What to do if you have an obligation to ensure open access to your publications.

  • You can publish in an open journal.
  • Find out in advance if the publisher requires you to pay an APC and how much it is.
  • You can deposit the article in a repository, preferably the CTU Digital Library.
  • If you are considering depositing the article in a repository, by uploading the full text to your website or social networks, find out in advance the publisher’s policy with regard to self-archiving.

The European Commission has long supported the idea of open access to research results. In the Horizon 2020 (H2020) programme the EU introduced the rules regarding providing open access to publications and research data. In the Horizon Europe (HE) programme these rules have been specified even further. Important factor in the evaluation process of the projects of European programmes is the openess of publications, not the impact factor indicator.

Similar rules are starting to be taken over by Czech grant agencies. The first of them was the Technology Agency of the Czech Republic, which requires Open Access and Open Science principles in the Kappa programme.

Rationale for Open Science: visibility and findability of the results of publicly funded projects as well as providing transparent evaluation of the impact of individual programmes on science, technology and societal development.

Summary of Open Science requirments:

  • Deposit the publication in a repository and provide open access to it.
  • Provide access to the publication and to the metadata under a public license (CC or equivalent).
  • Publish research data in accordance with the FAIR principles – ‘as open as possible, as closed as necessary’ – i.e. publish all data thatcan be made public.
  • Develop and regularly update a Data Management Plan (DMP).
  • Provide access to research data under a public licence (CC or equivalent) where possible. Provide acces to the metadata also under a public licence.
  • All requirements are described below in detail for each programme. Details may vary!
  • More information in the Related grant programmes section.

Recommended (optional) Open Science practices

Practices that are not listed as mandatory, but in some grant calls their adoption is evaluated with extra points. If grant applicants choose to adopt certain practices, they also become mandatory for them. The list of recommended practices may vary from one grant to another grant calls may differ from the list below. Examples of optional practices generally include:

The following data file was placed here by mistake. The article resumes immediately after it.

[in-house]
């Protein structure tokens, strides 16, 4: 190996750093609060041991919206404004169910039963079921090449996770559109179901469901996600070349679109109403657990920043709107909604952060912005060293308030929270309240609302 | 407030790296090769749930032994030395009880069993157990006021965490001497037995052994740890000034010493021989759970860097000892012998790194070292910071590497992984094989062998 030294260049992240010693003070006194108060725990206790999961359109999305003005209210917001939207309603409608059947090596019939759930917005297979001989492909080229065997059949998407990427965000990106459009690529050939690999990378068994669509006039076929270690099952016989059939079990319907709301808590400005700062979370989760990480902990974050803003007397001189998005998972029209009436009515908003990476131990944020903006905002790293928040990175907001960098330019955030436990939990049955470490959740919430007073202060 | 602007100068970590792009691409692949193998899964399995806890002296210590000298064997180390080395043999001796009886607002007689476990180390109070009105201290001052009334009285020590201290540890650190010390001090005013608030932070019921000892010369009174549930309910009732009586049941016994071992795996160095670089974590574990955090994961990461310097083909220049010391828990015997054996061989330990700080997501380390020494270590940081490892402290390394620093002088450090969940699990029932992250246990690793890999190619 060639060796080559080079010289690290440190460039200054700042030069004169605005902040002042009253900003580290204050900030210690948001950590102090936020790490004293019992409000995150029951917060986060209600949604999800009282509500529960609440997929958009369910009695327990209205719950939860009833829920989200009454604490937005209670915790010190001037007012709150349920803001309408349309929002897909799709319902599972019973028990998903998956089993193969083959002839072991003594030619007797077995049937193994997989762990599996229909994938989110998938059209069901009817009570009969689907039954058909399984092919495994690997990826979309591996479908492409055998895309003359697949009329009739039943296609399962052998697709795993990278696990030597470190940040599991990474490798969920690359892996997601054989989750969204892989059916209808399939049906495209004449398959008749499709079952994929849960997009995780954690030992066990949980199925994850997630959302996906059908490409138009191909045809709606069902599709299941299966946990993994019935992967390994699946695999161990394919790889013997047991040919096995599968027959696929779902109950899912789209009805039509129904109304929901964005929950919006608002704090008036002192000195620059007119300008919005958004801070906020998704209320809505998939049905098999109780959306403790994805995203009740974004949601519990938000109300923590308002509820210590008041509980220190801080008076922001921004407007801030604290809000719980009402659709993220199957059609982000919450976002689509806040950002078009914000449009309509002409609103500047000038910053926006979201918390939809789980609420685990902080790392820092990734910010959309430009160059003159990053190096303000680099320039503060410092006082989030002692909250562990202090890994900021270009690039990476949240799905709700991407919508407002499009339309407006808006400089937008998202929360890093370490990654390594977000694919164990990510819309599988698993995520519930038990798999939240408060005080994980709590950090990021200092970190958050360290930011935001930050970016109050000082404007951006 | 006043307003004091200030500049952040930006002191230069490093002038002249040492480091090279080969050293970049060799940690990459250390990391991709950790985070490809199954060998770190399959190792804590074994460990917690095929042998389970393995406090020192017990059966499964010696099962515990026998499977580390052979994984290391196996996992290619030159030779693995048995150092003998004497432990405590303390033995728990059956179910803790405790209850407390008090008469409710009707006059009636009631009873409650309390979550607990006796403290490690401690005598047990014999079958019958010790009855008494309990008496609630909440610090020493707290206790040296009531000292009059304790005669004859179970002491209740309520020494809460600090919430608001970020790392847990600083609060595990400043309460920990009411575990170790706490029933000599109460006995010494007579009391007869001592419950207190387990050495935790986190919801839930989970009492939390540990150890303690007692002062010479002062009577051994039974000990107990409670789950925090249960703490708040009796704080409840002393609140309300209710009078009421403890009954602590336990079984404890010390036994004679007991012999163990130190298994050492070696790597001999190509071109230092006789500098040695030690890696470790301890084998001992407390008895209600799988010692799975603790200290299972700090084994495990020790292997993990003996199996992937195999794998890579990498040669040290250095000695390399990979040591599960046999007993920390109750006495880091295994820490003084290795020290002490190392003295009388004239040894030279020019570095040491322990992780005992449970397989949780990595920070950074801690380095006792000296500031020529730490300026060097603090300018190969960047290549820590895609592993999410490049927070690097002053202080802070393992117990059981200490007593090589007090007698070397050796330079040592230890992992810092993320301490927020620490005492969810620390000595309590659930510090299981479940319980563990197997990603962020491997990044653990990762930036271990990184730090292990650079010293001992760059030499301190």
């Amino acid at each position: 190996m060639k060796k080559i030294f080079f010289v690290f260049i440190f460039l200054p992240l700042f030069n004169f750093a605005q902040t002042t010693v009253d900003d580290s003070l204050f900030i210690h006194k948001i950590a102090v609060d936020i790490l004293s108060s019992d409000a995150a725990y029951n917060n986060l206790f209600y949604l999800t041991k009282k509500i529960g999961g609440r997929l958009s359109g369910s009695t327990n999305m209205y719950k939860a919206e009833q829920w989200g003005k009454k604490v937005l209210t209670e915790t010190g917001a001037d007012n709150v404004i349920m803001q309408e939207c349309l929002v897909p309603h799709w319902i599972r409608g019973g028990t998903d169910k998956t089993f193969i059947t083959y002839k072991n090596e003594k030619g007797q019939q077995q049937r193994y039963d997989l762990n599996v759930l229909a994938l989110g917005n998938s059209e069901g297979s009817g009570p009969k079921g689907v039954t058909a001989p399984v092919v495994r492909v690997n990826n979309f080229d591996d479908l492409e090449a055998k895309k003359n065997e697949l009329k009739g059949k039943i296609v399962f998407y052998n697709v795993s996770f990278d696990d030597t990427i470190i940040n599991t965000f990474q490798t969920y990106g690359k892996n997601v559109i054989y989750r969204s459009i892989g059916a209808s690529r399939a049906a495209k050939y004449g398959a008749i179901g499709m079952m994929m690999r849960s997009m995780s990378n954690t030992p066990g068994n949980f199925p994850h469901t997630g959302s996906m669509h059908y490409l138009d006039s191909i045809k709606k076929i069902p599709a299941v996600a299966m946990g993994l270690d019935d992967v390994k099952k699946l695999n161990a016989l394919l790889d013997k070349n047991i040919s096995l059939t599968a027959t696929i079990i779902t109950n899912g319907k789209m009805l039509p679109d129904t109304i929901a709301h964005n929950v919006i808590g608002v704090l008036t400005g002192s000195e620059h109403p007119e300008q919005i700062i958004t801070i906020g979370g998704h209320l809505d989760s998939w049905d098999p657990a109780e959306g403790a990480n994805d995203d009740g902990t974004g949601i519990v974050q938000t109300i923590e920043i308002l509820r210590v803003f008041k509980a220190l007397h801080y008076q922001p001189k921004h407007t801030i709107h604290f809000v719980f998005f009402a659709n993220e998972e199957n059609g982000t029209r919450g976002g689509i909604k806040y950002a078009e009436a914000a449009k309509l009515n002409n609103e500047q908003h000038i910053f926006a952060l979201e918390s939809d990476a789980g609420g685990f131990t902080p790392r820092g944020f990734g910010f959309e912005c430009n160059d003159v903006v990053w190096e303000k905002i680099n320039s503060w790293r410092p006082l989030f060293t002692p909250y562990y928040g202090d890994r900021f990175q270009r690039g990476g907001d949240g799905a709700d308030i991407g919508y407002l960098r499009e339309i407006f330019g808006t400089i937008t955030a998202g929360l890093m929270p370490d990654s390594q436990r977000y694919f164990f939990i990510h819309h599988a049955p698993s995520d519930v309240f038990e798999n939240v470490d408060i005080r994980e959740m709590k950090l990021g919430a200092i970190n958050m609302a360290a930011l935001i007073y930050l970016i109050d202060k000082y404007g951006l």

Sharing research results in a timely way Pre-registration of public research in a repository – publishing the study, research design, intended workflow analysis plan, and study design prior to beginning research data collection.

Registered reports – peer-reviewed and published articles that a) assess and evaluate the study design and analysis plan against the quality and appropriateness of the research questions and relevant protocol prior to research data collection, b) after the research has been conducted, when the article has been submitted for open peer review as an accompanying change report.

Publication of the data management plan (DMP) in the repository, or a publishing platform.

Open peer review A review process that meets at least one of the following characteristics:

  • Open identities (authors and reviewers know each other’s identities),
  • Open reviews
  • Open participation (a wider community (professional or public) can contribute to the review process)
  • Open interaction (direct, peer-to-peer discussion between authors and reviewers, or reviewers with each other, is allowed and encouraged).
  • Open preprint – publication of the research article before the peer review process.
  • Open review and comments on the publisher’s version
  • Open platforms (‘separate review’) – provision of peer review by an entity other than the one that provides the final publication venue.

Open preprints Sharing scientific articles prior to peer review in a repository (e.g. ArXiv, Zenodo)

Citizen Science Involvement of other actors (e.g., volunteers from the general public, members of a specific organization, etc.) in a sub-methodological procedure or main part of the project. These actors may, for example, take part in workshops, proposals to define the methodology or direction of the research activity, observations, collection and processing of research data, testing of software applications or participation in the publication and presentation of results.

Source: [Otevřená věda – OP JAK]

, Last change: 03.04.2024